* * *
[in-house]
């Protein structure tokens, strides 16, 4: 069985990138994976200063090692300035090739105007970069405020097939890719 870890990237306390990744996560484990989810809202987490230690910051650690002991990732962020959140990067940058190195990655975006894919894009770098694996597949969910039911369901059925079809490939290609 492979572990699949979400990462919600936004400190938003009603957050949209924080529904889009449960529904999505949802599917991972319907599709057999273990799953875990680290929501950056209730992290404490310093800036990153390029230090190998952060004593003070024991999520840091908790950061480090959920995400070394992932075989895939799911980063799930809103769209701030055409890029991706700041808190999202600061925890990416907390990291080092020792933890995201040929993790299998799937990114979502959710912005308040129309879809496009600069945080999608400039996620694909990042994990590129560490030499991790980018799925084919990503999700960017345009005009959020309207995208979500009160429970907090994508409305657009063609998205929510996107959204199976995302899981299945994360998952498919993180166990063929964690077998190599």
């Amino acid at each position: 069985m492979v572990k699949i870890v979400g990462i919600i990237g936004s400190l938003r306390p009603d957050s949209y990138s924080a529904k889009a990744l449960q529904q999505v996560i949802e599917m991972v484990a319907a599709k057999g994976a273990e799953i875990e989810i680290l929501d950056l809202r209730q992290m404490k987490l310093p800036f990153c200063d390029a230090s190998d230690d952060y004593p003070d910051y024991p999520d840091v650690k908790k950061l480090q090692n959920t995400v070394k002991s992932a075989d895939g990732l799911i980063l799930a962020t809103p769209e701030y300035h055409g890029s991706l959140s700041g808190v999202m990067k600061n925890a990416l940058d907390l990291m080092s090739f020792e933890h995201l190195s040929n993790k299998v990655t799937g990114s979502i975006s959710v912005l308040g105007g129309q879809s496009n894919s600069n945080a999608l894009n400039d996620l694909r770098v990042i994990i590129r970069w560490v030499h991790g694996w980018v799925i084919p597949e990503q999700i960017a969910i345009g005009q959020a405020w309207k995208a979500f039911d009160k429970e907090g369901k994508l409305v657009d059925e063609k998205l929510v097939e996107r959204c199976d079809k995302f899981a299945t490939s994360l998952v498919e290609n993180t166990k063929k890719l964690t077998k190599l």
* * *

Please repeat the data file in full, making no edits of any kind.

[in-house]
């Protein structure tokens, strides 16, 4: 069985990138994976200063090692300035090739105007970069405020097939890719 870890990237306390990744996560484990989810809202987490230690910051650690002991990732962020959140990067940058190195990655975006894919894009770098694996597949969910039911369901059925079809490939290609 492979572990699949979400990462919600936004400190938003009603957050949209924080529904889009449960529904999505949802599917991972319907599709057999273990799953875990680290929501950056209730992290404490310093800036990153390029230090190998952060004593003070024991999520840091908790950061480090959920995400070394992932075989895939799911980063799930809103769209701030055409890029991706700041808190999202600061925890990416907390990291080092020792933890995201040929993790299998799937990114979502959710912005308040129309879809496009600069945080999608400039996620694909990042994990590129560490030499991790980018799925084919990503999700960017345009005009959020309207995208979500009160429970907090994508409305657009063609998205929510996107959204199976995302899981299945994360998952498919993180166990063929964690077998190599």
């Amino acid at each position: 069985m492979v572990k699949i870890v979400g990462i919600i990237g936004s400190l938003r306390p009603d957050s949209y990138s924080a529904k889009a990744l449960q529904q999505v996560i949802e599917m991972v484990a319907a599709k057999g994976a273990e799953i875990e989810i680290l929501d950056l809202r209730q992290m404490k987490l310093p800036f990153c200063d390029a230090s190998d230690d952060y004593p003070d910051y024991p999520d840091v650690k908790k950061l480090q090692n959920t995400v070394k002991s992932a075989d895939g990732l799911i980063l799930a962020t809103p769209e701030y300035h055409g890029s991706l959140s700041g808190v999202m990067k600061n925890a990416l940058d907390l990291m080092s090739f020792e933890h995201l190195s040929n993790k299998v990655t799937g990114s979502i975006s959710v912005l308040g105007g129309q879809s496009n894919s600069n945080a999608l894009n400039d996620l694909r770098v990042i994990i590129r970069w560490v030499h991790g694996w980018v799925i084919p597949e990503q999700i960017a969910i345009g005009q959020a405020w309207k995208a979500f039911d009160k429970e907090g369901k994508l409305v657009d059925e063609k998205l929510v097939e996107r959204c199976d079809k995302f899981a299945t490939s994360l998952v498919e290609n993180t166990k063929k890719l964690t077998k190599l």